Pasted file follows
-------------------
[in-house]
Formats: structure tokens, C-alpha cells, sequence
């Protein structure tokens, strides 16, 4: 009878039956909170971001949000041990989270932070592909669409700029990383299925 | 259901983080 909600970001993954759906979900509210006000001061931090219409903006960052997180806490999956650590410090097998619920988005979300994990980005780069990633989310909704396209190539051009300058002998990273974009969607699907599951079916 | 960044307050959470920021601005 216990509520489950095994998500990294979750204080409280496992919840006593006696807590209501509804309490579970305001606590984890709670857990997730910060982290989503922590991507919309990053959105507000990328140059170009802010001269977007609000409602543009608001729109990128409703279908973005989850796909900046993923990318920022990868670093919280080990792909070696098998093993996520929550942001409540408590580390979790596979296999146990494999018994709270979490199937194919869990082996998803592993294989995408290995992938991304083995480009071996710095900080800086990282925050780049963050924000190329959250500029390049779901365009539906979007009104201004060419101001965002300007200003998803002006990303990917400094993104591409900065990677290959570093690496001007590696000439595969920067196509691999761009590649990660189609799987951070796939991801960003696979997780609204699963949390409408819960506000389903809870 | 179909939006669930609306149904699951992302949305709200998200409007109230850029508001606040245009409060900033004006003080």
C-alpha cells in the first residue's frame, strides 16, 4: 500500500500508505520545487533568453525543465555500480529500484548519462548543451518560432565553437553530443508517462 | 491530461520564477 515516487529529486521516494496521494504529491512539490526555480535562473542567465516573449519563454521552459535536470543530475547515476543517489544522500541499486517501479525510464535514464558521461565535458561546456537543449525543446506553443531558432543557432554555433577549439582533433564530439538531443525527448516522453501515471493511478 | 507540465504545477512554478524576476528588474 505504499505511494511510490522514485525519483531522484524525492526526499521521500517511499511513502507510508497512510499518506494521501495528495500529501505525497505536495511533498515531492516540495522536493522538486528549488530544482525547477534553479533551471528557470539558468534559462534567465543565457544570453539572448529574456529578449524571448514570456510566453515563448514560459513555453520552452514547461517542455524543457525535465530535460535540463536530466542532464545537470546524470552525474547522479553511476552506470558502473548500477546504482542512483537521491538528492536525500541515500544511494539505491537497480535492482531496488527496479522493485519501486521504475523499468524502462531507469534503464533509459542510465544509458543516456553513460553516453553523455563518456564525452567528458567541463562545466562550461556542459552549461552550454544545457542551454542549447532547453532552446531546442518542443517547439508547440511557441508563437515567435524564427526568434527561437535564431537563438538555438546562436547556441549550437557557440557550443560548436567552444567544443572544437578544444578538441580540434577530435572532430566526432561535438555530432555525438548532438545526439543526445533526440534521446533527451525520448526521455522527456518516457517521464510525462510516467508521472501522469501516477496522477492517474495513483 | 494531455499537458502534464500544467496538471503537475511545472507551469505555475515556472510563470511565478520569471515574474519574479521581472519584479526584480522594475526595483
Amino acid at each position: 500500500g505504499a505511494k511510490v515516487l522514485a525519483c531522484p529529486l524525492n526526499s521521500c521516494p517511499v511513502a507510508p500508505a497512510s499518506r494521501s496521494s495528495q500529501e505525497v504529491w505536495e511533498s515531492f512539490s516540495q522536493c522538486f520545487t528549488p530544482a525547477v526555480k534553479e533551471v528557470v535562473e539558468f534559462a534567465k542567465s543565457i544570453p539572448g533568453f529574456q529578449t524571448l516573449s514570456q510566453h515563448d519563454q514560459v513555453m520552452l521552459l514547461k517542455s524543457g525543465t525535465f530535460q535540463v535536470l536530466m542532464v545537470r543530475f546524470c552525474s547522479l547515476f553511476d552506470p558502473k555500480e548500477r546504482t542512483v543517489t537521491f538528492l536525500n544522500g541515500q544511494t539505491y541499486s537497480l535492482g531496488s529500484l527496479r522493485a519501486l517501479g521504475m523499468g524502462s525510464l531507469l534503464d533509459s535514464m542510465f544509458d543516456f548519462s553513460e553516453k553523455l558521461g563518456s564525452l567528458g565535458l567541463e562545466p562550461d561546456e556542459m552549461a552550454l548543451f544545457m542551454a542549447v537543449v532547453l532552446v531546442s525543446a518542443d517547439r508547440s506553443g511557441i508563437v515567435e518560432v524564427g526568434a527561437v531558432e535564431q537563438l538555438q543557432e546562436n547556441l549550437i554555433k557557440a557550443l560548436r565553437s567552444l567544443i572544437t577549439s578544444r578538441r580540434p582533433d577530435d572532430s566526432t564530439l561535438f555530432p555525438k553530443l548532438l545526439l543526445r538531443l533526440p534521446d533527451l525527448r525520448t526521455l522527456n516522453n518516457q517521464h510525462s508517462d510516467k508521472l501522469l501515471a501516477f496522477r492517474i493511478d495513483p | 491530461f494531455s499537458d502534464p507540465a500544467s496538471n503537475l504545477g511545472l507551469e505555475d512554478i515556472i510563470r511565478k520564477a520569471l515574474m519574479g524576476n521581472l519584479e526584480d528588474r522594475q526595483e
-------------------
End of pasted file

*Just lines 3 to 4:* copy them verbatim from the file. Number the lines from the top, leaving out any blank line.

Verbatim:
């Protein structure tokens, strides 16, 4: 009878039956909170971001949000041990989270932070592909669409700029990383299925 | 259901983080 909600970001993954759906979900509210006000001061931090219409903006960052997180806490999956650590410090097998619920988005979300994990980005780069990633989310909704396209190539051009300058002998990273974009969607699907599951079916 | 960044307050959470920021601005 216990509520489950095994998500990294979750204080409280496992919840006593006696807590209501509804309490579970305001606590984890709670857990997730910060982290989503922590991507919309990053959105507000990328140059170009802010001269977007609000409602543009608001729109990128409703279908973005989850796909900046993923990318920022990868670093919280080990792909070696098998093993996520929550942001409540408590580390979790596979296999146990494999018994709270979490199937194919869990082996998803592993294989995408290995992938991304083995480009071996710095900080800086990282925050780049963050924000190329959250500029390049779901365009539906979007009104201004060419101001965002300007200003998803002006990303990917400094993104591409900065990677290959570093690496001007590696000439595969920067196509691999761009590649990660189609799987951070796939991801960003696979997780609204699963949390409408819960506000389903809870 | 179909939006669930609306149904699951992302949305709200998200409007109230850029508001606040245009409060900033004006003080």
C-alpha cells in the first residue's frame, strides 16, 4: 500500500500508505520545487533568453525543465555500480529500484548519462548543451518560432565553437553530443508517462 | 491530461520564477 515516487529529486521516494496521494504529491512539490526555480535562473542567465516573449519563454521552459535536470543530475547515476543517489544522500541499486517501479525510464535514464558521461565535458561546456537543449525543446506553443531558432543557432554555433577549439582533433564530439538531443525527448516522453501515471493511478 | 507540465504545477512554478524576476528588474 505504499505511494511510490522514485525519483531522484524525492526526499521521500517511499511513502507510508497512510499518506494521501495528495500529501505525497505536495511533498515531492516540495522536493522538486528549488530544482525547477534553479533551471528557470539558468534559462534567465543565457544570453539572448529574456529578449524571448514570456510566453515563448514560459513555453520552452514547461517542455524543457525535465530535460535540463536530466542532464545537470546524470552525474547522479553511476552506470558502473548500477546504482542512483537521491538528492536525500541515500544511494539505491537497480535492482531496488527496479522493485519501486521504475523499468524502462531507469534503464533509459542510465544509458543516456553513460553516453553523455563518456564525452567528458567541463562545466562550461556542459552549461552550454544545457542551454542549447532547453532552446531546442518542443517547439508547440511557441508563437515567435524564427526568434527561437535564431537563438538555438546562436547556441549550437557557440557550443560548436567552444567544443572544437578544444578538441580540434577530435572532430566526432561535438555530432555525438548532438545526439543526445533526440534521446533527451525520448526521455522527456518516457517521464510525462510516467508521472501522469501516477496522477492517474495513483 | 494531455499537458502534464500544467496538471503537475511545472507551469505555475515556472510563470511565478520569471515574474519574479521581472519584479526584480522594475526595483